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Winter Pruning for Spur-Bearing Apple and Pear Trees

Apples and pears are one of the most popular fruits to grow in the garden, and will usually still bear flowers and fruit even if neglected. Yet by simple pruning it’s possible to substantially increase the quality of the fruit. This is best to be carried out in winter months before the buds show sign of growth. Doing so will increase fruit size and sugar levels, and create equal ripening due to even light exposure.

These fruits grow on the buds of the previous growing season, so winter is the ideal time to identify the new areas of growth and create room for them. Ideally, you will be left with four to six branches spreading out from the trunk like to create an open goblet shape.

Begin by moving any weak or diseased branches to reduce congestion. A fruit tree should be an inadequate shade tree, so you’ll want to free up the centre of the tree for better sun exposure. Cut away any of the larger central branches that have previously fruited. If many need removal spread this process under a number of years, the heavy pruning will simply encourage more vigorous growth.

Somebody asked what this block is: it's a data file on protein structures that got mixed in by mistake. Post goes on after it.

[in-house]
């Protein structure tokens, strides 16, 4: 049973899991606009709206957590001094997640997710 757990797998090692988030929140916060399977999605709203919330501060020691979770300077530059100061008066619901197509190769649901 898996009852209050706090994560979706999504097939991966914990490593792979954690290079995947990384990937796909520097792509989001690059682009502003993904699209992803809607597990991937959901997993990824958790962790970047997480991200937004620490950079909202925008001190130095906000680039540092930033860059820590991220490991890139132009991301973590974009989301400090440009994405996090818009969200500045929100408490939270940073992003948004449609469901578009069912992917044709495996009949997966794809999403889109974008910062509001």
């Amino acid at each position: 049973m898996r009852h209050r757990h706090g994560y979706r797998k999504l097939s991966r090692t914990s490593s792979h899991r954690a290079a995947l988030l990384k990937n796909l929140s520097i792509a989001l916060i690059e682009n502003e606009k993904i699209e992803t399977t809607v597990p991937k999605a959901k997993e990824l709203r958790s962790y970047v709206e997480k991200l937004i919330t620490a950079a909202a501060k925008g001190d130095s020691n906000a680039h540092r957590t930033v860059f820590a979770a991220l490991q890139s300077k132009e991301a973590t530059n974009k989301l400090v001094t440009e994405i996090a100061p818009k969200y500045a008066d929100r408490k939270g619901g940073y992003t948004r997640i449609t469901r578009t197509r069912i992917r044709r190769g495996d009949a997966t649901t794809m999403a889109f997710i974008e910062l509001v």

Prune the previous year’s growth by 1/3 to reduce congestion, though this can also be done in the summer to expose the fruit to the sun for ripening. Shorten them to a healthy bud, facing in a direction that won’t cross paths with other branches and encourages growth of healthy spurs. These are the small side branches that produce flowers and fruit. Then move onto the fruited laterals, or “sideshoots”. These should have enough space to grow as secondary branches, so cut them back to around five buds in whatever pattern provides the most even growth.

Remember, wound dressings aren’t a necessity during this process. Being cut towards the end of their dormant state should minimize shock, so the tree can simply be left alone until they begin producing high-quality fruit during the next growing season.

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